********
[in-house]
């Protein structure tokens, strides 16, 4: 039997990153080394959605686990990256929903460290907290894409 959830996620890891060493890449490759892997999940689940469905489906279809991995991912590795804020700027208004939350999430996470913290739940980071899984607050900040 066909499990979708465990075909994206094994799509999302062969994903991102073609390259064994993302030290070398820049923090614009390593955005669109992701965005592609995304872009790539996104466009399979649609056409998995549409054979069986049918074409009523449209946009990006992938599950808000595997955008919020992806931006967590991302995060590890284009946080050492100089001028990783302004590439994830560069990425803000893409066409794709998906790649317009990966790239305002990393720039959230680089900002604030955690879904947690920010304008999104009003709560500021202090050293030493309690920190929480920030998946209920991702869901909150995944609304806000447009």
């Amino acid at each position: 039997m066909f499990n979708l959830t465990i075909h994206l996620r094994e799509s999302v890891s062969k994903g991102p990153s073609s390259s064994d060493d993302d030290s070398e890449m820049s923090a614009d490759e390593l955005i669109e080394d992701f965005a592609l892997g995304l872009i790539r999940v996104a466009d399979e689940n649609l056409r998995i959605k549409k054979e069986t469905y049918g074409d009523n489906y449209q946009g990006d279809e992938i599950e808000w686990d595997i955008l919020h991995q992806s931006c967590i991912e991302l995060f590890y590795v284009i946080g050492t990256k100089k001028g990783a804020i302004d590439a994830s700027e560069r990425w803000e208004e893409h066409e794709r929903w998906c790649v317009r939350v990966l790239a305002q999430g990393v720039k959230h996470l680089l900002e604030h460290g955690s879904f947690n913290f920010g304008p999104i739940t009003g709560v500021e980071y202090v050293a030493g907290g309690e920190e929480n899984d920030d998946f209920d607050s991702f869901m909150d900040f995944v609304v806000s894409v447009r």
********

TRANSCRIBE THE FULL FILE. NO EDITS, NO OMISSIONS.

[in-house]
């Protein structure tokens, strides 16, 4: 039997990153080394959605686990990256929903460290907290894409 959830996620890891060493890449490759892997999940689940469905489906279809991995991912590795804020700027208004939350999430996470913290739940980071899984607050900040 066909499990979708465990075909994206094994799509999302062969994903991102073609390259064994993302030290070398820049923090614009390593955005669109992701965005592609995304872009790539996104466009399979649609056409998995549409054979069986049918074409009523449209946009990006992938599950808000595997955008919020992806931006967590991302995060590890284009946080050492100089001028990783302004590439994830560069990425803000893409066409794709998906790649317009990966790239305002990393720039959230680089900002604030955690879904947690920010304008999104009003709560500021202090050293030493309690920190929480920030998946209920991702869901909150995944609304806000447009």
């Amino acid at each position: 039997m066909f499990n979708l959830t465990i075909h994206l996620r094994e799509s999302v890891s062969k994903g991102p990153s073609s390259s064994d060493d993302d030290s070398e890449m820049s923090a614009d490759e390593l955005i669109e080394d992701f965005a592609l892997g995304l872009i790539r999940v996104a466009d399979e689940n649609l056409r998995i959605k549409k054979e069986t469905y049918g074409d009523n489906y449209q946009g990006d279809e992938i599950e808000w686990d595997i955008l919020h991995q992806s931006c967590i991912e991302l995060f590890y590795v284009i946080g050492t990256k100089k001028g990783a804020i302004d590439a994830s700027e560069r990425w803000e208004e893409h066409e794709r929903w998906c790649v317009r939350v990966l790239a305002q999430g990393v720039k959230h996470l680089l900002e604030h460290g955690s879904f947690n913290f920010g304008p999104i739940t009003g709560v500021e980071y202090v050293a030493g907290g309690e920190e929480n899984d920030d998946f209920d607050s991702f869901m909150d900040f995944v609304v806000s894409v447009r």